The Long Red Road is a tragic story about the effects of alcohol not only on individuals but also on those around them and in some aspects, on society itself. Some excellent performances and highly effective technical designs make it worth getting through those first forty minutes.
The Long Red Road is a play that sneaks up on you and finally grabs you by the throat.
At first, you don’t know what the hell is going on. Somewhere in Kansas, a bitter mushroom farmer, Bob (Lee Mason), worn down and soured by duty, has a fractious relationship with Sandra (Marissa O’Reilly), a woman crippled in both her legs. Her defiant daughter, Tasha (Angelica Angwin) tells Bob she hates him. Seven hundred miles away, on or near a Lakota tribe reservation, self-destructive alcoholic Sam (Mark Diaco) drinks himself into oblivion in a bar run by Clifton (Red Horse), a taciturn Lakota chief, and lives with absurdly patient, loving and hopeful school teacher, Annie (Liza Meagher). The scenes in both locations are short, crisp and employ cinematic juxtapositions. No one is happy, except maybe Annie and she’s whistling in the dark. It’s the most pessimistic Americana and the sense of unrelieved misery goes on perhaps too long. It’s not until two thirds of the way through Act One that things click into place with a revelation – or the confirmation of a growing suspicion. I’ll say no more about the story because this is a play with a story and its developments and revelations keep coming. That’s how it gets you.All five cast are excellent – although Lee Mason’s mid-West (?) accent lost me occasionally. All the same, his portrait of a good man simmering with anger, nursing resentments all his life, a man who wants to leave, but won’t - or can’t – is moving and then frightening when the anger erupts. Marissa O’Reilly’s role is small, but she is powerful: as she sits hunched in her wheelchair, she exudes all the ambivalence of a woman who still loves the man who crippled her. Liza Meagher gives her Annie a kind of vulnerable sweetness from her very first line. We know she’s going to be hurt and will go on being hurt and we wish we could protect her. A tiny scene in which we see her teaching her school class – many of them Lakota kids – and trying to put a sugary gloss on their people’s history tells us much about her.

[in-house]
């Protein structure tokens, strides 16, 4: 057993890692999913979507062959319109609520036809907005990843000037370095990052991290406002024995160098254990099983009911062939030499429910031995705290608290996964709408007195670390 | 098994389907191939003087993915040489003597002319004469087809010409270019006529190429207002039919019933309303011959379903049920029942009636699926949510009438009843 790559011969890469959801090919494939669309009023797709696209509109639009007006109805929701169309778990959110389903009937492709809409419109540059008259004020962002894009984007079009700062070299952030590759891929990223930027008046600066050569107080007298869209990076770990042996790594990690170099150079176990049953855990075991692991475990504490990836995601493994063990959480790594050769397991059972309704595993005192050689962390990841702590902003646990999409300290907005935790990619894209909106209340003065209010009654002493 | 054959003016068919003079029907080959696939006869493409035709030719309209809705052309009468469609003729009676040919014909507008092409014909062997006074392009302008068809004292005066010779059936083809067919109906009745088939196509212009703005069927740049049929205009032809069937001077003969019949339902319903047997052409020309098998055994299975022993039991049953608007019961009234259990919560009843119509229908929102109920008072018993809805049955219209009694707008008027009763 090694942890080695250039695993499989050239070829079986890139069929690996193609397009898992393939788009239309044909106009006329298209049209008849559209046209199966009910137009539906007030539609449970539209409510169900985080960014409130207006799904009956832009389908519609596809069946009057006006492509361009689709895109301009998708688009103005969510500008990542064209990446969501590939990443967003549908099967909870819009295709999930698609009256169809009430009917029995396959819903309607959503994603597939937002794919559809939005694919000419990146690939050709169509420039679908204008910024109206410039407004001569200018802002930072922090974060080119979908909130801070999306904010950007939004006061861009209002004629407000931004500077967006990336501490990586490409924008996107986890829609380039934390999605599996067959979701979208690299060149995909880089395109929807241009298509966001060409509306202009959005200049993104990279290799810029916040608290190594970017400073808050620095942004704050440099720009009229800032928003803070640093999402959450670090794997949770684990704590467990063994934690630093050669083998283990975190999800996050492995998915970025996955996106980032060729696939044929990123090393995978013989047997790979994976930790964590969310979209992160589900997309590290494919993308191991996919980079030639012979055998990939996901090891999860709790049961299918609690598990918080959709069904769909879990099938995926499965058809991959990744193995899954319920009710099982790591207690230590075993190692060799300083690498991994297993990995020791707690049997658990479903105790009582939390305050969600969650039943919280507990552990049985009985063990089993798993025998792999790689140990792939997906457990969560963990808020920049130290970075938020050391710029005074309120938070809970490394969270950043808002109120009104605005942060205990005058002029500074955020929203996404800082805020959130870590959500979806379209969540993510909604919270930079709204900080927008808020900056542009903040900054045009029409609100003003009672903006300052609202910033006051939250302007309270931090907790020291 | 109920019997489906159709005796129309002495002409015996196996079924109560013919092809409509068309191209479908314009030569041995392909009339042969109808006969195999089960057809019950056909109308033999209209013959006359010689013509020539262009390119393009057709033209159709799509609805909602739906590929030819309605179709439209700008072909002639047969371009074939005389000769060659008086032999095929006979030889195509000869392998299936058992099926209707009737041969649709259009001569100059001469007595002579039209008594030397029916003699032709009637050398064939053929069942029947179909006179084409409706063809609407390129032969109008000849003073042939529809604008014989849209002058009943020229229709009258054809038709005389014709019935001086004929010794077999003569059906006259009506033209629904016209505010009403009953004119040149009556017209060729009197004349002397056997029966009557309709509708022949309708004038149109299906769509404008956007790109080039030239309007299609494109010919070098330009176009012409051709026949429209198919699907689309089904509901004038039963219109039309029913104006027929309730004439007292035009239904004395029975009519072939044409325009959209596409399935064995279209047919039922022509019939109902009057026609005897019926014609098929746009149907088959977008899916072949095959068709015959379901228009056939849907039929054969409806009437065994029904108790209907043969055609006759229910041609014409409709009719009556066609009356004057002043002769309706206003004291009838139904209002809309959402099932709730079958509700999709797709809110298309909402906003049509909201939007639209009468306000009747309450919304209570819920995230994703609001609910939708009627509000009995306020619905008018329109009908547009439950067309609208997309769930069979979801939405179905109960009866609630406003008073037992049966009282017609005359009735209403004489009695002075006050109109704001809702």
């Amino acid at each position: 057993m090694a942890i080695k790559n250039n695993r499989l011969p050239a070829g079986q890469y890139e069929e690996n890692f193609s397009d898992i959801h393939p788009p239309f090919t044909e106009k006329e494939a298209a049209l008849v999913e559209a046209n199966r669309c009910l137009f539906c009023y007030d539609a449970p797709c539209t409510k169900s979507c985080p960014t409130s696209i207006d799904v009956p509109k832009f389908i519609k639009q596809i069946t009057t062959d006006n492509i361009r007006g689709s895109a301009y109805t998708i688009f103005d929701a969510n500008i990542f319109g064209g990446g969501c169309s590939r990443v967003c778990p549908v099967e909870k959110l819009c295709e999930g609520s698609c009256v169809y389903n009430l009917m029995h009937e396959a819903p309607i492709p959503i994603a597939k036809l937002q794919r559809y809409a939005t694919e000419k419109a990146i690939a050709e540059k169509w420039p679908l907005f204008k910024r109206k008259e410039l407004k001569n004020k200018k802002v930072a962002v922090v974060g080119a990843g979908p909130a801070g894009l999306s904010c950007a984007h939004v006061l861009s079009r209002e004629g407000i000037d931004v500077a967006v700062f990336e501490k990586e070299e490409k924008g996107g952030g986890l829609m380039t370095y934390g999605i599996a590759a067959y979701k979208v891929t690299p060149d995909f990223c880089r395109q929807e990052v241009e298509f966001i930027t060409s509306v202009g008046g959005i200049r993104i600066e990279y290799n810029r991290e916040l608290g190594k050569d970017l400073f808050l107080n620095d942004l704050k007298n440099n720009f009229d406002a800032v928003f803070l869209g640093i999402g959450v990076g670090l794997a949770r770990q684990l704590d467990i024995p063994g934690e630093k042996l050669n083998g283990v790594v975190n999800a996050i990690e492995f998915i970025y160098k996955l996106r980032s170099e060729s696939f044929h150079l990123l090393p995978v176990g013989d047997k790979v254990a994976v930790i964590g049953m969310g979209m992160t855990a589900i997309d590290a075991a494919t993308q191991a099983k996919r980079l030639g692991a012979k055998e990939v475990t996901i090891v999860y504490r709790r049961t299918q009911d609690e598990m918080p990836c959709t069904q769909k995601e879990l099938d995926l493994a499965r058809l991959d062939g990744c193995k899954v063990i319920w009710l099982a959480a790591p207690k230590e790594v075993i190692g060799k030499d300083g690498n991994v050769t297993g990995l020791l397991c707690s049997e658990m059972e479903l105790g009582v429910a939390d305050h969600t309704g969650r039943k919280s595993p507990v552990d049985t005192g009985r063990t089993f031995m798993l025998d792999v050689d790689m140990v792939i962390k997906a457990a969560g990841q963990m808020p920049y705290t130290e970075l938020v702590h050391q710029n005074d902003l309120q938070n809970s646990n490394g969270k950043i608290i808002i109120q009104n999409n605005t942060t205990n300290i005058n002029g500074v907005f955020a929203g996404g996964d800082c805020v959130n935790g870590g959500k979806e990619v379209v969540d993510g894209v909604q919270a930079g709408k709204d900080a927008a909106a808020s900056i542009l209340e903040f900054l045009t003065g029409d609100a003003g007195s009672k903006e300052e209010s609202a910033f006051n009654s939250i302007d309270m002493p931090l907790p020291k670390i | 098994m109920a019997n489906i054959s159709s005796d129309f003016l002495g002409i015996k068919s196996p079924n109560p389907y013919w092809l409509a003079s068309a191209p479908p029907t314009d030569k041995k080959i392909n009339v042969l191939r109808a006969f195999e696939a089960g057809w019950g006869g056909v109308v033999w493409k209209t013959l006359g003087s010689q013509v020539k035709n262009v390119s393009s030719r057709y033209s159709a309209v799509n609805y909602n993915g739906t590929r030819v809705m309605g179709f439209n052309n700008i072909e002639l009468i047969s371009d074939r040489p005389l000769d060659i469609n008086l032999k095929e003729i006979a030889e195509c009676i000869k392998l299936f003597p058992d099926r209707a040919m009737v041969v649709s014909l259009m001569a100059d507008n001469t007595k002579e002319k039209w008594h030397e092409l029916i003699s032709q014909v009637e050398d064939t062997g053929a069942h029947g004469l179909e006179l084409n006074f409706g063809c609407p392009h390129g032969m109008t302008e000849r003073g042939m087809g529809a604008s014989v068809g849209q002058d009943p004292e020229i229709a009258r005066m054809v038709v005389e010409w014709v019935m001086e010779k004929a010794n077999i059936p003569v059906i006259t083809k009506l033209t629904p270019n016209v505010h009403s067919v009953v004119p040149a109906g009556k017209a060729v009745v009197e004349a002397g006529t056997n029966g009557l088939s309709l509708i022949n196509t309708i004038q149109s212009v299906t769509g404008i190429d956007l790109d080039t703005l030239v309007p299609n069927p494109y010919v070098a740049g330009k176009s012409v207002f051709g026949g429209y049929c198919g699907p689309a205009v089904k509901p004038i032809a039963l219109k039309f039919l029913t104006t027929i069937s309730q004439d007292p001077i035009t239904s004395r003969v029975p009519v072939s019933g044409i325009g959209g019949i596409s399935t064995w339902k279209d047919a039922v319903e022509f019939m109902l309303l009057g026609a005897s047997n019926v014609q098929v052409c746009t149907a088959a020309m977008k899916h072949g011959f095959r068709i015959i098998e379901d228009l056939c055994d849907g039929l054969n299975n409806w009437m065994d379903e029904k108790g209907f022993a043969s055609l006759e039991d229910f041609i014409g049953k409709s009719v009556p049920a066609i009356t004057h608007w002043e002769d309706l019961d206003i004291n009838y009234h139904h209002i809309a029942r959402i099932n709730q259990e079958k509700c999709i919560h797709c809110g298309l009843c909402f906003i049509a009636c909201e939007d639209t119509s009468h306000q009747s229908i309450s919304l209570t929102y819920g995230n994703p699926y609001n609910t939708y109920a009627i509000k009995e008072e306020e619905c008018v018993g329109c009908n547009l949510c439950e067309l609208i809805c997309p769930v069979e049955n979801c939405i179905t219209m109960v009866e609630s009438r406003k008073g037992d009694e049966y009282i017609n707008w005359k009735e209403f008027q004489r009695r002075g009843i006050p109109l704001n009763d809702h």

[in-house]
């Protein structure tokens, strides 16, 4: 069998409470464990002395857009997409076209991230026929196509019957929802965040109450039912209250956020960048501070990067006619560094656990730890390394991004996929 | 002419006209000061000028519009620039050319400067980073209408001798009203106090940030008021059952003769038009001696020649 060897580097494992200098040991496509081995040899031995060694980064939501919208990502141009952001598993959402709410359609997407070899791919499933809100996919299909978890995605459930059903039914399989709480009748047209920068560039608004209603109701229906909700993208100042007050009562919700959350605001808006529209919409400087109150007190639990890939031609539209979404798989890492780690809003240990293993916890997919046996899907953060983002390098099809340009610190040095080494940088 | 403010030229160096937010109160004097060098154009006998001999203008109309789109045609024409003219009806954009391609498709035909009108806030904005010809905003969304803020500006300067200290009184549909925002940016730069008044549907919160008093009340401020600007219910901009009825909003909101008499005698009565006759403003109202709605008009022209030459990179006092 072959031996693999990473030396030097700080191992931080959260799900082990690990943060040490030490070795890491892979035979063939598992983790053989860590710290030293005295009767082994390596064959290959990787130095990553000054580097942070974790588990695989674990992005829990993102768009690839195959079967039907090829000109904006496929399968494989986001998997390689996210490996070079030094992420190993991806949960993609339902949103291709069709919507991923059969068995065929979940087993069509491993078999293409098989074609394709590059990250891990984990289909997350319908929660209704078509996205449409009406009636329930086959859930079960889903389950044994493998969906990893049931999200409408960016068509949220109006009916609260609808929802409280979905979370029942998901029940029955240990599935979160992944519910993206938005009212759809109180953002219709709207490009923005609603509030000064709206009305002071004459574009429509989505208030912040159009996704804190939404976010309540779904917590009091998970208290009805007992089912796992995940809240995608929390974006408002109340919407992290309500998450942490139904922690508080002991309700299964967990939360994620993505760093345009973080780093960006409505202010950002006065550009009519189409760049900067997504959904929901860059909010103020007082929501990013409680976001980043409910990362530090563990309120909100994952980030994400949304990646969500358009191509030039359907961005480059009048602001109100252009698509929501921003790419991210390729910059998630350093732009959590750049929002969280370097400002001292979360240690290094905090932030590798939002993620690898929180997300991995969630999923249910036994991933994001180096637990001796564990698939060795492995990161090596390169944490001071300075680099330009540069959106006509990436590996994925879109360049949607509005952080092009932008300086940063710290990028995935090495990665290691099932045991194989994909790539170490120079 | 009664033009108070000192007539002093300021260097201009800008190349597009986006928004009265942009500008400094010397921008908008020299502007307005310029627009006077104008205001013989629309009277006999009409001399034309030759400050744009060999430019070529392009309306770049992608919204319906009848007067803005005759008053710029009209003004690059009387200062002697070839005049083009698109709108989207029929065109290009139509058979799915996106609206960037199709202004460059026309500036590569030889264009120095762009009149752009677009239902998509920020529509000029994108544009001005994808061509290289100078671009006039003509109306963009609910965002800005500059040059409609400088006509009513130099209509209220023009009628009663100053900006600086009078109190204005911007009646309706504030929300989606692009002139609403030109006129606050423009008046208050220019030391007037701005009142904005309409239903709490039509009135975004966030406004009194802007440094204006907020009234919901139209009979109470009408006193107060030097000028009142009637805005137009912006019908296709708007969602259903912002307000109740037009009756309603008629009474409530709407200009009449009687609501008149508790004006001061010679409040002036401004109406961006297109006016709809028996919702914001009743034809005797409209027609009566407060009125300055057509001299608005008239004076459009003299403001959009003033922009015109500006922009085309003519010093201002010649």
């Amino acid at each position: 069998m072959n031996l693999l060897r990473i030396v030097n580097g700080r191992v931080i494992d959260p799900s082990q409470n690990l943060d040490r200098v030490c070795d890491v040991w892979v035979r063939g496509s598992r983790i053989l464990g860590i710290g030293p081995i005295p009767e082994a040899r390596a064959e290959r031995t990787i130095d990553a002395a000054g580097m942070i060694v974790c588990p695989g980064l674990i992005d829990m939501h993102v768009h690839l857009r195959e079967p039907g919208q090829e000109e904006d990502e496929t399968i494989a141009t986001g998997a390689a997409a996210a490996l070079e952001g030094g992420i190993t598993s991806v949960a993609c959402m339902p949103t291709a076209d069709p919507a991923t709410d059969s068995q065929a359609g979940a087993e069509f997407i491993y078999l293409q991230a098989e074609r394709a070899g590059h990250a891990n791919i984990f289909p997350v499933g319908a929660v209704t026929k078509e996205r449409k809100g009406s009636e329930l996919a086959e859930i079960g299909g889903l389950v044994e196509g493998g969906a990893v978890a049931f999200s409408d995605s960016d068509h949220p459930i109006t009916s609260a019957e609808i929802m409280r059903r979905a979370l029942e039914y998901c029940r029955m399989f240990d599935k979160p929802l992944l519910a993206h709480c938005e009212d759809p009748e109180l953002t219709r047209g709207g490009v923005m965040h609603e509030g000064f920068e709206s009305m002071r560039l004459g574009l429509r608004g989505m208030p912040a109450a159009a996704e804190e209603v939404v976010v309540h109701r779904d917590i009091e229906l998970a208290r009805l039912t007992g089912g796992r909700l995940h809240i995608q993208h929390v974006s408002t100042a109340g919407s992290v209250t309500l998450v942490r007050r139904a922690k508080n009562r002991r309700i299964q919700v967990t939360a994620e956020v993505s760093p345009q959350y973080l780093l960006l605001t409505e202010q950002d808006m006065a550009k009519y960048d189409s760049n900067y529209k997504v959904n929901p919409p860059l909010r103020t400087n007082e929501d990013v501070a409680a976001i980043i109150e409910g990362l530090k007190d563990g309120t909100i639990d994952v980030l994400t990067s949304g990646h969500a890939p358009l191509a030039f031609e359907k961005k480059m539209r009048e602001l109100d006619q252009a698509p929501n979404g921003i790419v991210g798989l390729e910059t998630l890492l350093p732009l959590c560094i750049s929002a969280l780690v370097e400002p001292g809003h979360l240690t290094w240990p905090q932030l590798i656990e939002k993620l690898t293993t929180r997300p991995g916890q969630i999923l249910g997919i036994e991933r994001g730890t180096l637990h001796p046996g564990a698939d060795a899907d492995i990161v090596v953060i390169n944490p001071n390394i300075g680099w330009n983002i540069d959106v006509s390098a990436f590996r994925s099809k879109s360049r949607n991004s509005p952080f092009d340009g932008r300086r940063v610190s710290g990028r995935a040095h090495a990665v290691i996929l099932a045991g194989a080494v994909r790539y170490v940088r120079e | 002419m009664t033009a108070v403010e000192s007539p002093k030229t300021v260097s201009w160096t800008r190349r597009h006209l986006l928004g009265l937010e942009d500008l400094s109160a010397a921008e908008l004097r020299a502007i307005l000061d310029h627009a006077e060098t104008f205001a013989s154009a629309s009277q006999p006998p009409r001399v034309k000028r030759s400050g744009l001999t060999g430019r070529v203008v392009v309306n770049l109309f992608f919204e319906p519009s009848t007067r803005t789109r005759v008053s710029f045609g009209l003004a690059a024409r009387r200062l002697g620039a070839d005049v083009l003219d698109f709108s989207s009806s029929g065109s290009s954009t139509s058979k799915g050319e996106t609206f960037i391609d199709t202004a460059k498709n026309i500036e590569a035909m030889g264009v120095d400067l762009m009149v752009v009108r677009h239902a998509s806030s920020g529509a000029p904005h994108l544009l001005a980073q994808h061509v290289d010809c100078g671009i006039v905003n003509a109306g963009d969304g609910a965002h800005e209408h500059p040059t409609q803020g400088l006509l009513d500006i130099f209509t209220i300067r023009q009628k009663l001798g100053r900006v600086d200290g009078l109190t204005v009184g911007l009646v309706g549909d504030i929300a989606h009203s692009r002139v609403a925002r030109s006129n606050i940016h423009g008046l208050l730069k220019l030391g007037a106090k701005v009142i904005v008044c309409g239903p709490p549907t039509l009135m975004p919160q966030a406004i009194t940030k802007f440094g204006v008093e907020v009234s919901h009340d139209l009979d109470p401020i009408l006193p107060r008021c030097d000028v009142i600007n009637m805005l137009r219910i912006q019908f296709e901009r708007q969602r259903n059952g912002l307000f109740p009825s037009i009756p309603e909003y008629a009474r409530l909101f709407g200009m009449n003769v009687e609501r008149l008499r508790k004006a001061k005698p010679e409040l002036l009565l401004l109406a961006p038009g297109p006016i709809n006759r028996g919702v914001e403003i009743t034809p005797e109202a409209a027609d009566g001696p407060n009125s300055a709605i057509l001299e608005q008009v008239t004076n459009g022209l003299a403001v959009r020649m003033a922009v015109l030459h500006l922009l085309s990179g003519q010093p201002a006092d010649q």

Angelica Angwin is a thoroughly convincing teen – a mix of smarts and poignant naiveté. In the second Act, it is her scenes with Mark Diaco that get you by the throat. Mr Diaco’s Sam, a war veteran asking for trouble – and he gets it: he wants to be punished – should get tiresome, but he doesn’t. This is a fabulous performance in which you simply have to feel for a character in such pain. Red Horse’s role is also small but important and he brings a quiet dignity to it. He’s Sam’s confidant and tries to be his mentor. It is from him that Sam learns of the ‘long red road’ – the Sioux term for ‘the journey towards redemption and inner peace’ – according to the programme notes.
If I have reservations about this production, the first might be that the Native American connection is laid on rather thick and its substance (title aside) rather thin. Sam, after all, could drink himself to death anywhere and his confidant could be any patient barman. It seems to me that Brett C Leonard tries to give his story – essentially a family drama – another layer, but it doesn’t quite convince, despite Red Horse’s haunting flute music at the play’s end.
Second, director David Myles has made some curious choices in his use of the fortyfivedownstairs space. He puts the audience either side of the playing space with the result that some important action is simply masked from one side or the other and some of Lucas Silva-Myles lights (otherwise subtle and skilfully directing our attention) light up the audience instead of the players. Then the shifts from Kansas to Lakota territory mean the audience turning from one end of the playing area to the other and back again, often leaving the actors in one or the other space having to get off without distracting the audience from the next scene. But no one can doubt that Mr Myles has elicited fabulous performances from his wonderful cast and it is they who make this sad tale live.
- Stage Whispers